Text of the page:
Sustained thought leadership campaigns can also become significant sales engines for your organization. Research conducted by LinkedIn and Edelman showed that thought leadership drives new business, increases existing business and shortens the sales cycle. Thought leadership also supports other sales and marketing goals like increasing engagement, driving website traffic and building brand loyalty. As a leading company spokesperson, your efforts will bolster your organization’s reputation and boost its bottom line.


You’ll Recruit and Retain Better Employees

Thought leadership helps build organizational pride. When your leaders create exciting content that garners positive attention, it gives employees one more reason to love where they work. Plus, the new business your thought leadership campaigns generate could lead to more rewarding and profitable work for your staff. When it comes time to expand, your thought leadership work will have formed a positive backing of press coverage, making your organization more attractive to top-level talent.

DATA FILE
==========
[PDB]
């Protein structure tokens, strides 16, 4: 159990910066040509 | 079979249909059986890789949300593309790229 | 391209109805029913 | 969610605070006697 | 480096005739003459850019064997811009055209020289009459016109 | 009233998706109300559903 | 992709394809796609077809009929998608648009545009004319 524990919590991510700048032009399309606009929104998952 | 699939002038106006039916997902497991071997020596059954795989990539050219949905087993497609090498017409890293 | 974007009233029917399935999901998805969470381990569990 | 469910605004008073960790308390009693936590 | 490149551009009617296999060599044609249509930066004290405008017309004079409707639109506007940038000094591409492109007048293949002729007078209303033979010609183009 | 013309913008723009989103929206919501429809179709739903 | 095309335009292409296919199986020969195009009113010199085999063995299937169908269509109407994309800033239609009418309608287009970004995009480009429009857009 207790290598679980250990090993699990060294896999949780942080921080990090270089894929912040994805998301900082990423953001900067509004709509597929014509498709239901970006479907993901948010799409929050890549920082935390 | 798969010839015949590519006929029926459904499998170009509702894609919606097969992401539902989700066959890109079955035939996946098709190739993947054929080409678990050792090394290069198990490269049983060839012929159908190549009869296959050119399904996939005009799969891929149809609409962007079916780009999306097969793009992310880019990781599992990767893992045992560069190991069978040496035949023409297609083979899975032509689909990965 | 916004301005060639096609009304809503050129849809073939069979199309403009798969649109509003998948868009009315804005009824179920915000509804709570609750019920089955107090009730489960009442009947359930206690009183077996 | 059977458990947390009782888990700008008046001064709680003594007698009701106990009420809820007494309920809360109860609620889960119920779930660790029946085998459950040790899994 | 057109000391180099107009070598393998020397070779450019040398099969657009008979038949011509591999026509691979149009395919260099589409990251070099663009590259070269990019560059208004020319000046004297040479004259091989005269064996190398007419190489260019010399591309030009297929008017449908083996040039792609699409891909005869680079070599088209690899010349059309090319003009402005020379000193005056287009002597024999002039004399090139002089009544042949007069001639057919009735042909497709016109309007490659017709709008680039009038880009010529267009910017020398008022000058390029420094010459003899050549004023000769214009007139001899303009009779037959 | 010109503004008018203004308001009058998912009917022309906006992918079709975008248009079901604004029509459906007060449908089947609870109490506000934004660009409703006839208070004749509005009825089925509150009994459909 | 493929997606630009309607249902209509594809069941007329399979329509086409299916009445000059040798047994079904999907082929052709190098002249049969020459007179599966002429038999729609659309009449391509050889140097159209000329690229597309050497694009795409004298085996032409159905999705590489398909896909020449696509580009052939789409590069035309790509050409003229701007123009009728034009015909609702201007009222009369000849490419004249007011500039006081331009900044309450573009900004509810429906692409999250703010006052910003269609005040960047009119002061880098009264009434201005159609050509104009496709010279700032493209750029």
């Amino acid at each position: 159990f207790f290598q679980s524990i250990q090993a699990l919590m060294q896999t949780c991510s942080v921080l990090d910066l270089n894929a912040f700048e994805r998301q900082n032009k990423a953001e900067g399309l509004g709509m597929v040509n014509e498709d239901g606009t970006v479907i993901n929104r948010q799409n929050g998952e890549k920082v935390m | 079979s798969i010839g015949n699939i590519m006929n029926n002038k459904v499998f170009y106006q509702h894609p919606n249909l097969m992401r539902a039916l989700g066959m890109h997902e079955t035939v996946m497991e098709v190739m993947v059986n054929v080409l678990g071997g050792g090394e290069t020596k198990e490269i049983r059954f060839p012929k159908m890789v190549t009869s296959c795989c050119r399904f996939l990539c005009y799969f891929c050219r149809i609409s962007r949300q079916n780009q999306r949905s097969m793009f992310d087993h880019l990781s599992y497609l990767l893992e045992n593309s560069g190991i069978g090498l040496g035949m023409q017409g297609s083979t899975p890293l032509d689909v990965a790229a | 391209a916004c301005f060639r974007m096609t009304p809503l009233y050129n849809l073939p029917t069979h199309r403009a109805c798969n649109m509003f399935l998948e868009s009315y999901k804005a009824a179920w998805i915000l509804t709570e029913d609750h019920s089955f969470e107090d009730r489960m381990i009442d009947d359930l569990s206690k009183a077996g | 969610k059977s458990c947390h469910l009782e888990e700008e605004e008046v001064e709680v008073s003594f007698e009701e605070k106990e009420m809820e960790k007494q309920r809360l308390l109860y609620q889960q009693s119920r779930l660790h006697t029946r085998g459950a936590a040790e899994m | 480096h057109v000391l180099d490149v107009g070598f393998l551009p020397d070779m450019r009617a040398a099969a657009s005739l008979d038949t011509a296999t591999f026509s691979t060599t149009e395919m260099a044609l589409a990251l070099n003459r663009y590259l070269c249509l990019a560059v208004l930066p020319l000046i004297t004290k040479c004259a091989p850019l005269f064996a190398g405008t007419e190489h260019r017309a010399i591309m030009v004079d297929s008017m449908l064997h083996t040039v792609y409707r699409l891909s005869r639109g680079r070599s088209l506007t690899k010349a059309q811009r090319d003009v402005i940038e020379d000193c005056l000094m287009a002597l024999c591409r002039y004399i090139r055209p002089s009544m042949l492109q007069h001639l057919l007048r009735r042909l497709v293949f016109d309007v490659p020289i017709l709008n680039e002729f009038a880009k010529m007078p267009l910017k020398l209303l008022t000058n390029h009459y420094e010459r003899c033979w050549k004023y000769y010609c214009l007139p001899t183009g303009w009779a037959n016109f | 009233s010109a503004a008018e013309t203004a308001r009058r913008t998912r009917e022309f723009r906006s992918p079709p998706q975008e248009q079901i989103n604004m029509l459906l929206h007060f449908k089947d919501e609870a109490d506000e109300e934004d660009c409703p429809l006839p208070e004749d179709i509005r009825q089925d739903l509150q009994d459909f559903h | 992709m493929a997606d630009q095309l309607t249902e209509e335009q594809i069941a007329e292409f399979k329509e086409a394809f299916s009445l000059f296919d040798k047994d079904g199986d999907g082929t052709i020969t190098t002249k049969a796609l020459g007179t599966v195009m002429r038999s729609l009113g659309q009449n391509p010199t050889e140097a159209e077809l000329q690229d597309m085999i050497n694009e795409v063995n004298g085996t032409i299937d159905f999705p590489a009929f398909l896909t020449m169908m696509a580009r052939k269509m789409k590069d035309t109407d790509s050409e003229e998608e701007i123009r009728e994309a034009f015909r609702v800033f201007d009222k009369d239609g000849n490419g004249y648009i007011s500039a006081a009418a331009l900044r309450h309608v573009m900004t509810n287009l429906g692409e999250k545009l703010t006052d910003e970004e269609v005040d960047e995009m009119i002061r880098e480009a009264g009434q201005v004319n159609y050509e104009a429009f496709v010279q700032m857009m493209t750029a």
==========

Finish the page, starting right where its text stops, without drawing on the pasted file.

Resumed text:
You Don’t Have to Do It Alone

Perhaps most importantly, thought leadership won’t be something you have to tackle on your own. Instead, influential thought leaders work with a team that helps them develop ideas, create content, strategize placement and analyze the results. Taking this big step alone would be challenging for almost anyone. But with the right people in your corner, thought leadership can become one of the most effective marketing tools in your arsenal.


Great Leaders Are Already Thought Leaders

Thought leadership doesn’t have to be cliche. When done well, it communicates ideas, promotes an organization, builds identity and connects us with shared goals. In reality, these are activities great leaders already participate in every day. Thought leadership simply extends those activities outside your corporate walls in ways that return benefits to the organization. With a little planning and care, your thought leadership will rise above the noise to become something truly useful.

Amy Rosenberg on FacebookAmy Rosenberg on InstagramAmy Rosenberg on LinkedinAmy Rosenberg on Twitter
Amy Rosenberg
Founder and President at Veracity
Writer. Podcaster. Press Friend. Hand Holder.